General transport stocks will also feel the pinch. Mr Campbell says companies such as Exel, which is involved in air freight and contract distribution, will likely see its profits suffer from higher distribution costs.

A less direct effect is that companies which rely on consumer spending will feel the pain of higher oil prices as disposable income dries up, says Mr Campbell. Those that will suffer most include consumer-oriented stocks such as leisure and hotel companies, and retail outlets. "Companies like Dixons, the high street electronic retailer, will clearly struggle if customers are not spending," he says.


The obvious winners from the high oil price are oil and gas companies, such as BP and Shell, and smaller stocks such as Cairn Energy. Over the year to 10 May, the FTSE Oil & Gas index has gained 6.25 per cent, while the broader FTSE All Share index has fallen by 0.28 per cent over the same period.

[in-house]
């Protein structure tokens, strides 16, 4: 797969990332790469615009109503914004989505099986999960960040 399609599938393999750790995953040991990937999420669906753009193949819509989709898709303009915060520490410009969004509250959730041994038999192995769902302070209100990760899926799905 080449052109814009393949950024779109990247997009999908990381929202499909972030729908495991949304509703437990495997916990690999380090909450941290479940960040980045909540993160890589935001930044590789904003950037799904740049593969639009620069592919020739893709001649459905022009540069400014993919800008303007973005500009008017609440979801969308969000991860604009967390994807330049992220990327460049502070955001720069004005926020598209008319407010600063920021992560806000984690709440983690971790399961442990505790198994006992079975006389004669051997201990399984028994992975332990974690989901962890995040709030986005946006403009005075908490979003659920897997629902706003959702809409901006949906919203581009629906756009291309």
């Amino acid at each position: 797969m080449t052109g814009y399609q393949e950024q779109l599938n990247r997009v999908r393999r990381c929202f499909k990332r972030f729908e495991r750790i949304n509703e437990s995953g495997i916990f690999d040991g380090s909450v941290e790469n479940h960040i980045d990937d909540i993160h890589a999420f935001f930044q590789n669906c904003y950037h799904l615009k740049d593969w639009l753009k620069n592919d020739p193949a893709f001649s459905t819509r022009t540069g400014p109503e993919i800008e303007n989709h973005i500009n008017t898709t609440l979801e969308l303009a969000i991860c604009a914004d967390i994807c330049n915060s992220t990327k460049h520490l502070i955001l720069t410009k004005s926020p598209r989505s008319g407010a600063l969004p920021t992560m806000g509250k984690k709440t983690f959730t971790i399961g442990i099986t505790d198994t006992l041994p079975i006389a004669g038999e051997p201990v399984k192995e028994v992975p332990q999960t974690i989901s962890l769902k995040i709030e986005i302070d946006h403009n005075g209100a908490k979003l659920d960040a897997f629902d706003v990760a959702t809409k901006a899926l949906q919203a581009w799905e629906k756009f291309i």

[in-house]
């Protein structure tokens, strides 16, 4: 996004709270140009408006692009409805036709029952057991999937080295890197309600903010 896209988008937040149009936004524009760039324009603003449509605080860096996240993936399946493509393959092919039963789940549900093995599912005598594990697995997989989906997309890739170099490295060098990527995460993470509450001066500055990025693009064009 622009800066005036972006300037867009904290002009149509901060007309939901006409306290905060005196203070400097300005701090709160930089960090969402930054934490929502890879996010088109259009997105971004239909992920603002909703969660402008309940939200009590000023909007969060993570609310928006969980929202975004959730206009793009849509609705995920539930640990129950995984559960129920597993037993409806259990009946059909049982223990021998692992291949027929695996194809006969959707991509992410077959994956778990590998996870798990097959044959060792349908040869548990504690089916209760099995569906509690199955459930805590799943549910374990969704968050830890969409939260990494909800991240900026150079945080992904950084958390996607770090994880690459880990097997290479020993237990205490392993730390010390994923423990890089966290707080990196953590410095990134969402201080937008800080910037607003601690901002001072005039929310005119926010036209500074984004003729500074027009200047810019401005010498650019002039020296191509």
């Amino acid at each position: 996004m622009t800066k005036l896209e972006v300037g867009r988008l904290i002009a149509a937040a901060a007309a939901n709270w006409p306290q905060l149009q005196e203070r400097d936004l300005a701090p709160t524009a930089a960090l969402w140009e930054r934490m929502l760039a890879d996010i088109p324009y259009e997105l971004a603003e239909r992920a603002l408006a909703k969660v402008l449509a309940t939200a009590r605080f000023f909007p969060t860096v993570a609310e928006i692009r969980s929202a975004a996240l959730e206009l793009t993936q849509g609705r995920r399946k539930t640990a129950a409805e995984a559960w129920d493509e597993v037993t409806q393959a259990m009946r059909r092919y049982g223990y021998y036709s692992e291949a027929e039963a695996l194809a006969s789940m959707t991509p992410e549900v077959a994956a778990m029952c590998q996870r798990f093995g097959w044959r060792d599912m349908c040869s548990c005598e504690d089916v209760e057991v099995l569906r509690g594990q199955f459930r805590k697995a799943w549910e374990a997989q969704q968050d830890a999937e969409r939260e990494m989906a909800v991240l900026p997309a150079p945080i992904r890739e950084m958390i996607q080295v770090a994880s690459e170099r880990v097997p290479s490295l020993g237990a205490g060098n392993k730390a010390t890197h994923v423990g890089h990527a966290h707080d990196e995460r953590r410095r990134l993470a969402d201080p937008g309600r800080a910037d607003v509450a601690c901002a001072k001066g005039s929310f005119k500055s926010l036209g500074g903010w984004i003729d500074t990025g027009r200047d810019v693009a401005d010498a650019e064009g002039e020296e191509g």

Although Shell has been mired in controversy for overstating its reserves, both it and BP have announced share buy-back programmes over the year to return surplus cash, resulting from the higher oil price, to shareholders.

Mr O'Donnell says a higher oil price will translate into higher revenue for the oil stocks, even if volumes remain flat. As much of their cost base is fixed this increase in revenue should lead to further rises in the share price, he adds. "As such, both of the UK oil majors, BP and Shell, should benefit from a sustained high oil price," he says.

While direct oil stocks have been the clear winners, investment professionals say there are hidden gems to be found in associated industries such as exploration and production, and companies that service oil firms. Mr Ashby explains: "These companies enjoy the knock-on effect of cash-flushed oil suppliers." One such stock is Rotork, an engineering firm that supplies safety equipment to oil companies.